The title here comes from the graphic novel, Persepolis. Later turned into a film, it details the trials and tribulations of a teenage girl growing up in Iran under both secular and Islamic governments. Having recently taken a course on Middle Eastern history, Iran really struck a chord with me.
I got to know a number of Iranians through the charity Migrant Help and found them to be some of the kindest, funniest people I have ever met. Learning about the revolution, I was also struck by the misconceptions I had about it. Although it was later called an Islamic revolution, it was at its inception a revolution against an illegitimate and autocratic government.
Iran was ruled by a pro-west dynasty from 1925 until 1979, under the Shahs of Iran. For those who know little about Iran, it may seem from pictures of the 1960s and 70s, that it was once a progressive, free and liberal nation. Women were encouraged to go to university and it certainly seems a far cry from the present situation, where women have been arrested for not covering their hair. More than anything, contemporary Iranian women deserve the right to choose, as the journalist Masih Alinejad eloquently expresses in this video here.
However, it would be wrong to portray the revolution, despite the subsequent establishment of an Islamic Republic in 1979, as backward-looking, archaic or religiously motivated at its core. It was not a fight against a free, liberal and progressive nation – the secular state was oppressive in its own ways. During the 1930s, for example, the ruler Reza Shah ordered the police to forcibly remove the hijab from any woman who wore it in public.
The heir to the throne, Mohammad Reza Shah, was exceedingly unpopular. The Iranian people resented his approval and tolerance of Iran’s economic exploitation by foreign powers. Thus, in 1951 the Iranian Parliament elected Mohammad Mossadeq as Prime Minister. Mossadeq was not an Islamist, he advocated social reforms and the elimination of British control of Iranian oil.
But this did not fit with western interests. Britain and America joined forces in 1953 to overthrow the democratically elected Mossadeq, bring back foreign control of the oil firms and reaffirm the Shah’s position as supreme leader. In my eyes this kind of political interference is unforgivable, though unfortunately not unique. The CIA and Israel also helped the Shah to establish a secret police called SAVAK, which was used to torture and murder his political opponents. Opposition political parties were banned, and later on in 1975 Iran became a one-party state. This political oppression, as the historian Halliday points out, provoked a “popular rage” that eventually exploded in 1978.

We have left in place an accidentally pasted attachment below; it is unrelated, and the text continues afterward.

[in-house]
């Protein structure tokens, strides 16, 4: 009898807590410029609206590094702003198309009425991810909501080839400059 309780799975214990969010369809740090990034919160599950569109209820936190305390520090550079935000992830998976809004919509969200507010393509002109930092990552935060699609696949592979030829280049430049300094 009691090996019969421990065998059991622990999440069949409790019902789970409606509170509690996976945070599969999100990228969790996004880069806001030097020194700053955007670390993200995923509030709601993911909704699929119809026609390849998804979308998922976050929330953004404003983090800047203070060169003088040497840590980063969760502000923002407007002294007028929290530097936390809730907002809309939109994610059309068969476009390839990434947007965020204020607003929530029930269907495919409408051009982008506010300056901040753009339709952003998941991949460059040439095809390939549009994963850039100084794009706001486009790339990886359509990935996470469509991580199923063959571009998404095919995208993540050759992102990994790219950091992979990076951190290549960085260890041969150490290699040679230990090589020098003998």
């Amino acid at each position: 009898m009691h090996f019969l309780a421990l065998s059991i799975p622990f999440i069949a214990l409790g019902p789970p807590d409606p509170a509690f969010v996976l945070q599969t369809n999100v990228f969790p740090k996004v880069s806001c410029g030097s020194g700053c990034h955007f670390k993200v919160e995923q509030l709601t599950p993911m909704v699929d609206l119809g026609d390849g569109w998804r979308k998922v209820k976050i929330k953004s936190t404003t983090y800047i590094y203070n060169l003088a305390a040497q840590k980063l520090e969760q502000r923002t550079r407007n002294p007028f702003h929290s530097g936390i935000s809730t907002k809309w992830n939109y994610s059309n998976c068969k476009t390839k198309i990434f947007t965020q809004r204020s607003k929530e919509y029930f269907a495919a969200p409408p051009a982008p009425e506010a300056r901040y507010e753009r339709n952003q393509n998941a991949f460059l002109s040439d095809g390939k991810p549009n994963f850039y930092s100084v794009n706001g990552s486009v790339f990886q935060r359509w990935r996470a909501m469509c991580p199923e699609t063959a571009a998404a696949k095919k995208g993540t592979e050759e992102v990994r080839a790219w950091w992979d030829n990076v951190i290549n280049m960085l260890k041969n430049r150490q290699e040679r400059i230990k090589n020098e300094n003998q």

The initial rumblings of discontent came from the urban middle classes, who called for social justice, human rights and constitutional liberties. There was also deep resentment towards the Shah’s economic policies, which led to high inflation and a widening gap between rich and poor. This was aggravated by the fact he was viewed as an illegitimate leader, propped up by the western powers rather than the broad support of his own people. In 1978, under international pressure to reform, the Shah loosened his chokehold on the country. This, then, seemed to finally provide the Iranian people with an opportunity to channel their grievances. The protests were ultimately met with violence and death, but the Shah could not hold on forever.
Islam, in a sense, became a way to unify all strata of society. It was relatable and stood in opposition to the secular ideology and government that had failed them. In retrospect it seems that Ayatollah Khomeini, who founded the Islamic Republic of Iran, was the figurehead of the movement. However, Khomeini was exiled in 1963 and though he still remained in the public eye through tape recordings, he did not return to Iran until after the Shah was overthrown. The public mobilised of their own accord and swathes of people were disillusioned when the movement became swept away in Islamic fervour. As we can see, an Islamic state was not necessarily the most pertinent issue for protestors. Rather, they fought against what they saw as intrusion in Iran’s domestic affairs and the limitation of their democratic rights.
Between the oppressive secular nation prior to 1979 and the oppressive Islamic nation that followed, the Iranian people have been continuously betrayed, persecuted and failed by those who are supposed to lead them. A couple of years ago I spoke to an Iranian man who had been granted asylum here in the UK. He had been arrested and tortured by the Iranian government, after taking part in the 2011 protests. He asked me, if we can go out on the streets to protest in this country, why was he was not allowed this freedom in his own?
I had no answers.